Explainer: What happens if one of the parties vote against coalition?
If the coalition proposal is spurned by any party, then senior politicians will be compromised
Each party will count the votes on Friday and the result should be known by early evening.
What is happening with government formation?
The three parties who agreed a programme for government are balloting memberships to determine if they will back the proposed coalition of Fianna Fáil, Fine Gael and the Green Party.
In Fine Gael, the vote is weighted in favour of the parliamentary party, which has 50 per cent of the voting share. With TDs and Senators already unanimously backing the deal, it’s as near as you can get to a foregone conclusion.
Fianna Fáil’s 14,500 members will decide its position. There are some in the party who feel very uneasy about a coalition with Fine Gael, which they believe will result in a collapse of identity. Others are suspicious of the Greens but some of their fears have been allayed by the strong commitments on Reps (Rural Environment Protection Scheme) money in the programme. Feedback from constituency meetings is that the 50 per cent threshold will be easily surpassed.
Similarly, the Green Party requires its members to support the programme. But the bar is set much higher, at 66.6 per cent. Three of the 12-strong parliamentary party and some councillors have been involved in a focused and high-profile campaign against coalition, led by Dublin Central TD Neasa Hourigan. Sources in the party accept that the outcome is going to be tight.
When will we know?
The internal elections are being conducted by postal vote so most of the members will have voted by Tuesday evening, if their votes are to be received in time for counting on Friday. Each party will count the votes on Friday and the result should be known by early evening.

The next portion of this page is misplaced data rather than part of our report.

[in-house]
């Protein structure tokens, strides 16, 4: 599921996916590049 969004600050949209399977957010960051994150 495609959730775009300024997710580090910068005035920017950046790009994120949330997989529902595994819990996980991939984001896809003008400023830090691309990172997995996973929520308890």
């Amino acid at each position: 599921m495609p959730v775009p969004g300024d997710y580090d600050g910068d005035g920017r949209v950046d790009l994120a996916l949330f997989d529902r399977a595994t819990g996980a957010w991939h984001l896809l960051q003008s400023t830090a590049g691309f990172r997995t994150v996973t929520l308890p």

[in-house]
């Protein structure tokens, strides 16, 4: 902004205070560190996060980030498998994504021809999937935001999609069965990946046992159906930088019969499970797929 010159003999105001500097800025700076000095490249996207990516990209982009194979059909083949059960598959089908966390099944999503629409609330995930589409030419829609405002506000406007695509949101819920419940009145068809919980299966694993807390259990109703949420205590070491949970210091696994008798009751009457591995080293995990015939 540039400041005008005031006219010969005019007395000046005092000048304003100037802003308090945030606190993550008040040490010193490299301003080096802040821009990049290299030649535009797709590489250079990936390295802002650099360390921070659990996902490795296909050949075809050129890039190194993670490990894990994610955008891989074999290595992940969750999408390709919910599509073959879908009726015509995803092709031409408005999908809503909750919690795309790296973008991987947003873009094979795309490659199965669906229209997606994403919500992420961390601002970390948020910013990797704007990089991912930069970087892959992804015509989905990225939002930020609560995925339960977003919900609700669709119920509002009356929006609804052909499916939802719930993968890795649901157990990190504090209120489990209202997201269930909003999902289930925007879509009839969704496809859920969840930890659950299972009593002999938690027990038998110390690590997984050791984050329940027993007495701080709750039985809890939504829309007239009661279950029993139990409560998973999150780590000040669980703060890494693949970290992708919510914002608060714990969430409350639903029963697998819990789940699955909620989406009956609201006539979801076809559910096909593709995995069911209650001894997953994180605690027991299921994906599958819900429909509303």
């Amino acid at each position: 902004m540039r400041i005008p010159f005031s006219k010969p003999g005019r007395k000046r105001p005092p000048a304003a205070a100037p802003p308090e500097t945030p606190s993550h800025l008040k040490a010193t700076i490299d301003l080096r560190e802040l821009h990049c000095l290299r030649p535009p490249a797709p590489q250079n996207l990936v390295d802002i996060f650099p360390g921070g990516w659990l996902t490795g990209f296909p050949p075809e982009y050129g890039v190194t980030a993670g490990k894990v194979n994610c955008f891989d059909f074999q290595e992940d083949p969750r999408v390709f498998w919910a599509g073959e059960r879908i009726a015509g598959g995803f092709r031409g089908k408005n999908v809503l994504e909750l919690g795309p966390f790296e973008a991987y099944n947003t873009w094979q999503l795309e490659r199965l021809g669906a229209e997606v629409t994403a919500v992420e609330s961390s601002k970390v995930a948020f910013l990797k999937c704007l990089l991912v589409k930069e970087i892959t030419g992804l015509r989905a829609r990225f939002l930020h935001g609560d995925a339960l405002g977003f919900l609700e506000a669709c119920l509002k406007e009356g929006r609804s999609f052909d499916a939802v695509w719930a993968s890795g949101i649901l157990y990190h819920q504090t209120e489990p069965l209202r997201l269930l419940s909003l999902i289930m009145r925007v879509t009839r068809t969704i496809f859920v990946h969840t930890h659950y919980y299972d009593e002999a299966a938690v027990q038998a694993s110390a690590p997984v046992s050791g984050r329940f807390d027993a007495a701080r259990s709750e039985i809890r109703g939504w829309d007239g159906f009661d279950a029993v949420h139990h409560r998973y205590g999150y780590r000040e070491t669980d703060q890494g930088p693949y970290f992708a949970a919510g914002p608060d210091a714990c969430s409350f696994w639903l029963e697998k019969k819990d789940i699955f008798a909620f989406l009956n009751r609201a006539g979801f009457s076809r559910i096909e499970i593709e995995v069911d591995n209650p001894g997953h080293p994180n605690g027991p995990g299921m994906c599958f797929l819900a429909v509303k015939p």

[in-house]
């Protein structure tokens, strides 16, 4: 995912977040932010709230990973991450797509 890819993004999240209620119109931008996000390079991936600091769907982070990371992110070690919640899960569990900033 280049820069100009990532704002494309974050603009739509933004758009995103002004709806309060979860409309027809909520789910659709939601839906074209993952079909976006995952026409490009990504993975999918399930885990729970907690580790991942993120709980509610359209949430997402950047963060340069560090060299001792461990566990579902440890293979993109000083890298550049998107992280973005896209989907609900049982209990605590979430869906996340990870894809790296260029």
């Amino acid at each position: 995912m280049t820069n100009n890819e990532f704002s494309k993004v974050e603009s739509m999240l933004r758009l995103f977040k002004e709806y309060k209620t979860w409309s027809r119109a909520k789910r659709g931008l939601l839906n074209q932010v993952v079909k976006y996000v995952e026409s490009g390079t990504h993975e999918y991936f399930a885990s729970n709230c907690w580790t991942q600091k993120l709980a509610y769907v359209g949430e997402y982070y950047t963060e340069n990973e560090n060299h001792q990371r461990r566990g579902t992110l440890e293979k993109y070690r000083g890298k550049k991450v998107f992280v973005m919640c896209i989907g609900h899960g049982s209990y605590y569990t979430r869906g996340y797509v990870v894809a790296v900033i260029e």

And if all three accept?
The Dáil is holding a special sitting on Saturday. If all three back the programme, Micheál Martin will be appointed as taoiseach on the day and some time afterwards will announce his cabinet and 11 nominees to the Seanad. Urgent legislation such as Bills to renew the mandate of the Special Criminal Court and the Offences Against the State Act will have run their passage through the Dáil. That will allow the Seanad to meet on Monday, appoint a new cathaoirleach and pass the legislation to prevent it from lapsing.
And if one of the three does not ratify coalition?
The political system will be thrown into crisis. There are several scenarios that could play out.
Taoiseach Leo Varadkar could try to dissolve the Dáil. He has said consistently that his party is interested only in a stable government involving three parties and not Independents. That is borne from past experience where governments that relied on Independent TDs became increasingly unstable as individuals withdrew support, either over a constituency or national decision that affected their policy areas.
Would that mean an election?
Not necessarily. The State is still in the middle of arguably the worst crisis in its history and the question arises as to the advisability of holding an election when the pandemic is still live. Besides, the decision of the Taoiseach would not be final. One of the few executive powers the President has is conferred under Article 13 of the Constitution. He may “in his absolute discretion refuse to dissolve the Dáil”. If he refused, it would mean that parties would have to re-engage to see if an alternative administration could be agreed. If an election is held, it must be held within 30 days of the Dáil being dissolved.
Are there other looming issues?
Yes. The immediate one is lapsing of the Offences Against the State Act at the end of June. The Special Criminal Court would not be legally constituted. The court is mostly used nowadays for gangland trials. A raft of habeas corpus applications would be expected with the real prospect of a case collapsing or a suspect walking free.
Are there alternatives?
They are all messy. A taoiseach could be appointed and a minority government put in place. It would be a temporary arrangement, unstable and would not last. The others are unpalatable. The bigger parties would start talking to other parties such as Labour and the Social Democrats but neither seem interested in government. Fianna Fáil and/or Fine Gael might also need to effect dramatic U-turns and talk to Sinn Féin. That would raise questions about the authority of, particularly, Micheál Martin. A third suggestion would be a government of national unity involving the three big parties, but that seems a remote prospect.
Every alternative would mean abject compromise and senior politicians falling on their swords.